Flexible office space demand ‘to soar over five years’

A man enter the doors of the 'WeWork' co-operative co-working space on March 13, 2013 in Washington, DC. Image copyright Getty Images

Flexible working spaces are set to grow by up to 30% every year for the next five years across Europe, according to property firm Jones Lang Lasalle (JLL).

And it says that will change the way thousands of businesses of all sizes organise their work force.

JLL described it as one of the biggest shifts ever in the property industry.

Firms like WeWork and IWG offer office space and services, allowing clients to shrink or grow their number of desks, or the time period they need them for.

Founded in the US in 2010, WeWork is already London and New York’s largest private office occupier.

‘Reshaping business models’

So far this year, flexible workspace operators have taken up one sixth of all new commercial property in the UK capital and last year their footprint outside the capital tripled with Manchester and Birmingham seeing the fastest growth.

Initially popular with small start-up companies, these facilities are increasingly being used by large multi-national organisations who need to expand or reduce their workforce in line with the volume of work they have.

Dan Jones of JLL, says: “The consumerisation of real estate is reshaping business models.”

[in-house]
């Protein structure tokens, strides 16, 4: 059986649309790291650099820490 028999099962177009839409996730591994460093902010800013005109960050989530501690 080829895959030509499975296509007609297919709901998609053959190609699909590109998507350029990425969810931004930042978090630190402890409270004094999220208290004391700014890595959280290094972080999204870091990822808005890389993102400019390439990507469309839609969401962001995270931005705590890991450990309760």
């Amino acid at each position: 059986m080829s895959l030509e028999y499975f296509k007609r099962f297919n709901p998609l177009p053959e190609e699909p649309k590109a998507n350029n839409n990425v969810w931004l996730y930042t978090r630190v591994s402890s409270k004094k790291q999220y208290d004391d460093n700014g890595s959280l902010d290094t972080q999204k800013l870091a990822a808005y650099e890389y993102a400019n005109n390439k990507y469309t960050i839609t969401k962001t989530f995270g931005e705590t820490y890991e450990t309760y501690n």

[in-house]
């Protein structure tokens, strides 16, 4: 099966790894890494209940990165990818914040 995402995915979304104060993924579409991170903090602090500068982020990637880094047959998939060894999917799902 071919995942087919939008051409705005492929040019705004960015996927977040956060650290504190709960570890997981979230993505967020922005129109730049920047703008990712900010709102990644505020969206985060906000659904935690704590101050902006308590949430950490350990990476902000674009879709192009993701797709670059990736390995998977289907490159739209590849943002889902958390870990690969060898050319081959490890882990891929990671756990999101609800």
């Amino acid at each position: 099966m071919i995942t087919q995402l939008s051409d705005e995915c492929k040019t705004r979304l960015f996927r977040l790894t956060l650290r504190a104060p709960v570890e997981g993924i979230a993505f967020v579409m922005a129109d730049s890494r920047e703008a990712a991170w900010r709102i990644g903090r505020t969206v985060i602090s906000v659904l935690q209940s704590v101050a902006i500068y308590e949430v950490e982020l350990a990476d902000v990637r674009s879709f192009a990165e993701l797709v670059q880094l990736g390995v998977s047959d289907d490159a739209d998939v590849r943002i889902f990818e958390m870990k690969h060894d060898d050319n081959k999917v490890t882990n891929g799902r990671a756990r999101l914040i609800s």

The rapid growth in this “office on demand” business has seen the value of WeWork balloon to $20bn and is not without risk.

One technology investor warned that it was beginning to look like “a bubble”.

Some property investors have pointed out that when any company buys up a huge amount of the stock of office space in the hope of selling it on in bits and pieces, there is a risk you can be left with a lot of empty offices if the economy takes a turn for the worse.

Free beer

WeWork has borrowed heavily to finance its expansion and the rating agencies have given it a “junk” or risky credit score.

However, the flexibility of this new model is proving popular with small employers and workers who enjoy the modern collaborative feel of a shared office, as well as larger employers who are not forced to sign long leases on expensive, bespoke, trophy buildings.

Perks like free beer for tenants of WeWork offices in New York proved so popular that the company was forced to impose a four pint limit per person after reports of inappropriate behaviour.

Four pints is still enough to create a feel good mood about one of the biggest disruptions for decades in the way we think about heading to “the office”.

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